I sometimes feel that the way we approach failure is lacking. Or rather, I sometimes feel that the absence of discussion about failure causes us problems later on in our lives. Let me explain what I mean.
Like many people, my childhood involved a pretty standard approach to the topics of success and failure. And by that, I mean to say that success was celebrated, and failure was not. Success was measured in good grades, achievements, accolades, and other markers that celebrated an effort resulting in accomplishment. Failure? Not so much.
Though the way we've come to realize failure is not necessarily wrong, there are some problematic consequences that stem from an inability to understand and accept it. The condition of modern society is highly competitive and super charged with many rat-race-running, failure-fearing individuals, and this deeply affects our attitude towards failure. It may be why many millennials struggle with entitlement. It may be why some individuals crumble under pressure and never bounce back.
What I do know is that the over-emphasis of success in modern culture perpetuates the belief that we can all be on an error-free path. But what happens to the people who believe that lie, and fail? What happens when that business venture falls through? Or your start up gets rejected? Those who have never confronted or recognized failure are left without the means to turn rock bottom into the fertilizer they need to grow new success.
Now more than ever, we need to start talking about failure as life's master instructor. Experiences in failure are less about not finding success than they are about problem solving, and the skills cultivated as a by-product of failure are the skills many brilliant entrepreneurs have only come to possess by failing. Here are a few such "failures."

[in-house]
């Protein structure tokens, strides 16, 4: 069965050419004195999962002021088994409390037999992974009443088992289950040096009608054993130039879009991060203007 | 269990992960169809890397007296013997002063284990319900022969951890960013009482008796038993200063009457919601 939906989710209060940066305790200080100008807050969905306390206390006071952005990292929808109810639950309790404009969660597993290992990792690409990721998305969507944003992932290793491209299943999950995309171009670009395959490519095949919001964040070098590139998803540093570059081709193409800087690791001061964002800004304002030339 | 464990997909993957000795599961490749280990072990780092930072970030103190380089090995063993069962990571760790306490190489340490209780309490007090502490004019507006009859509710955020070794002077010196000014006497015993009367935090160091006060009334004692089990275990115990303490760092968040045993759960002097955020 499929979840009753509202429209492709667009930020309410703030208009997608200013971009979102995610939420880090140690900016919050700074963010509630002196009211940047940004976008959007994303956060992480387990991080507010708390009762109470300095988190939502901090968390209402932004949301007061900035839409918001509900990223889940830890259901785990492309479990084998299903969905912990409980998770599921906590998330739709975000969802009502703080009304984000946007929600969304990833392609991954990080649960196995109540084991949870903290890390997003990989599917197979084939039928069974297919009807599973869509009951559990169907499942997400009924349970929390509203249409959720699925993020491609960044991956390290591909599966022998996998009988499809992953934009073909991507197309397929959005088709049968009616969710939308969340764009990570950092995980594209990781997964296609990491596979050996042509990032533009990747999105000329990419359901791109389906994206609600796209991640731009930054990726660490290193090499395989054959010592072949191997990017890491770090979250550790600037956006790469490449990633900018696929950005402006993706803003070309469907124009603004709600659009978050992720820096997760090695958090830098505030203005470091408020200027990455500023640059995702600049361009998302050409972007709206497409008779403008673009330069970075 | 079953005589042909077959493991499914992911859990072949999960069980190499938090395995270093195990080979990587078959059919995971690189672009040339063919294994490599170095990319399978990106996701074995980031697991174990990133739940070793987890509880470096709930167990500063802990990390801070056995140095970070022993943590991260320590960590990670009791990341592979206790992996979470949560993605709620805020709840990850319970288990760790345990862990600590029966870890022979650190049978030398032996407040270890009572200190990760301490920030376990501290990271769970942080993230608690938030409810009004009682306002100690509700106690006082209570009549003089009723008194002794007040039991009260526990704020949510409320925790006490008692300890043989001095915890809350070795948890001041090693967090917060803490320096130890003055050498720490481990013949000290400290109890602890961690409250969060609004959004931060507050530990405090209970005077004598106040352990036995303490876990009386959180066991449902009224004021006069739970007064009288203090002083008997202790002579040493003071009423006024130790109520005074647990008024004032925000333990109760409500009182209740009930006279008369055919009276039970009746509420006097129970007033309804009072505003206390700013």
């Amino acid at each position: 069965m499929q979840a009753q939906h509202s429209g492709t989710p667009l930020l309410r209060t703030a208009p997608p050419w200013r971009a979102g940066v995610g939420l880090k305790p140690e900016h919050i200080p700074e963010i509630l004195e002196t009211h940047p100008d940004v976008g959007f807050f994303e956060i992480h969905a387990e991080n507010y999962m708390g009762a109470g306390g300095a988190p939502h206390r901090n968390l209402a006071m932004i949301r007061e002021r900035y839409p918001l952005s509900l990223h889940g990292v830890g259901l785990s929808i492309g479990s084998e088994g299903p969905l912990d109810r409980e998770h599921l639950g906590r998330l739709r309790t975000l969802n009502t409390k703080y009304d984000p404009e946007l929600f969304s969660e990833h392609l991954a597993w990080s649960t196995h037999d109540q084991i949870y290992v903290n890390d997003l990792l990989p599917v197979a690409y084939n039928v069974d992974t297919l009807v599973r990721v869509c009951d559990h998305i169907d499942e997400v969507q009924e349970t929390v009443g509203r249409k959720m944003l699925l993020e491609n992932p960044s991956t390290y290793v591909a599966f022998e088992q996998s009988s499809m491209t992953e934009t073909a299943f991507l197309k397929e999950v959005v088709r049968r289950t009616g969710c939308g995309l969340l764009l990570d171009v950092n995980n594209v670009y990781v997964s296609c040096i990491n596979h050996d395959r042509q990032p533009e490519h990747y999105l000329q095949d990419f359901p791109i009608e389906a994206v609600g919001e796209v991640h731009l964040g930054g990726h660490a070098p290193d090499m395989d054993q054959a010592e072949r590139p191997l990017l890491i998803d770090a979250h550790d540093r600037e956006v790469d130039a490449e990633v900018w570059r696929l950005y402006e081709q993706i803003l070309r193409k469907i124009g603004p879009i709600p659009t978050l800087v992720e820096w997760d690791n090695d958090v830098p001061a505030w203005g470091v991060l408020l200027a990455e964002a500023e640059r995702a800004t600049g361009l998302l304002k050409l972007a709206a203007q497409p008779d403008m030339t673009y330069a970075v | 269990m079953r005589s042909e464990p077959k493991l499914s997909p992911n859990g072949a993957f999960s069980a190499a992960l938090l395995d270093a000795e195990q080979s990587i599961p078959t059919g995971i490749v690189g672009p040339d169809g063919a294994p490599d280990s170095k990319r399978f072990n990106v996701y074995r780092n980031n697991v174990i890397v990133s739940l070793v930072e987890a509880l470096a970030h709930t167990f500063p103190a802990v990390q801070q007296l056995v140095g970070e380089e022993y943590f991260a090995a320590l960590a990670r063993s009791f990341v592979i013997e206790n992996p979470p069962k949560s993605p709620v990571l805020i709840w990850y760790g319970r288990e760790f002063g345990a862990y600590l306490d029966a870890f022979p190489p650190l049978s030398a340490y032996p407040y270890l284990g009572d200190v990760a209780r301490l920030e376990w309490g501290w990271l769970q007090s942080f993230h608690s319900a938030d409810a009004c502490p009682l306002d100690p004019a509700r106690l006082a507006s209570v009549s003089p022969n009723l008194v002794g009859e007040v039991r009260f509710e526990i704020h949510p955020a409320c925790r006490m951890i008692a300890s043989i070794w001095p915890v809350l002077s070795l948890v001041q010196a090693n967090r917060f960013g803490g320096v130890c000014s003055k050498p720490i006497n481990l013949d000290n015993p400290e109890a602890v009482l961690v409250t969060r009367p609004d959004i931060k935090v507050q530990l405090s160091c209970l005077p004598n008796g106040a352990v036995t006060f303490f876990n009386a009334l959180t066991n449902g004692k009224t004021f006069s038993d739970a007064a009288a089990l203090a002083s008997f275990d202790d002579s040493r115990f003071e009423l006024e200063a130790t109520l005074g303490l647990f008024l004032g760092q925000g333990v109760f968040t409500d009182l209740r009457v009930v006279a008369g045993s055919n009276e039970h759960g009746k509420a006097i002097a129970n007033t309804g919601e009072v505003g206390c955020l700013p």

1. JK Rowling
One of the most powerful modern writers whose net worth hovers around $1 billion was once living on welfare. After a divorce that left her a single mother, she was admittedly "as poor as it is possible to be in modern Britain without being homeless." It was this rock bottom moment that cleared away distractions that had been keeping her from working on a brilliant idea that would later become the famed Harry Potter series.
2. Walt Disney
Disney is a name recognized in every country around the world, but it wasn't always that way. Before the Magic Kingdom and Disney empire was built, Walt Disney was a writer at the Kansas City Star. He was fired for lacking imagination and good ideas, and proceeded to experience several more failed business ventures before finding success with "Snow White."
3. Oprah Winfrey
The woman with a TV network, magazine, book, talk show and more was fired for the very gift that sky-rocketed her to fame and fortune. As a young professional, she was fired from her first TV job as a news anchor for being too emotionally invested in the stories she covered.
4. Steven Spielberg
Spielberg is a beacon of hope for students rejected by their dream school, because he was rejected by the University of Southern California's School of Cinematic Arts multiple times. Today, the profit of his movies exceeds $9 billion and he has received countless awards and nominations of his own, including multiple Academy Awards and Emmys, all without a Cinematic Arts degree from USC.
5. Lady GaGa
After three short months with record label Island Def Jam, Lady GaGa was dropped. As a young artist, she was incredibly distraught and found herself at rock bottom, without record label representation. But her six Grammy awards and entry to the Songwriters Hall of Fame might have never been possible without being dropped by Island Def Jam.
6. Stephen King
As an adolescent writer, King nailed his rejection letters to a wall in his room, and by the time he was 14, the nail couldn't support the weight of all the rejection slips. This tone of failure and rejection persisted well into his adult years, as his passion for writing resulted in economic hardship and many more rejection letters before striking gold with his story, Carrie.
These powerhouse entrepreneurs and artists are reminders that some of the greatest success stories throughout history have started with failure. Our failures don't have to define us, and by changing our perspective about failure to one that embraces it as a facilitator of later success, we can alleviate the stigma of failing and cultivate inspiration from it.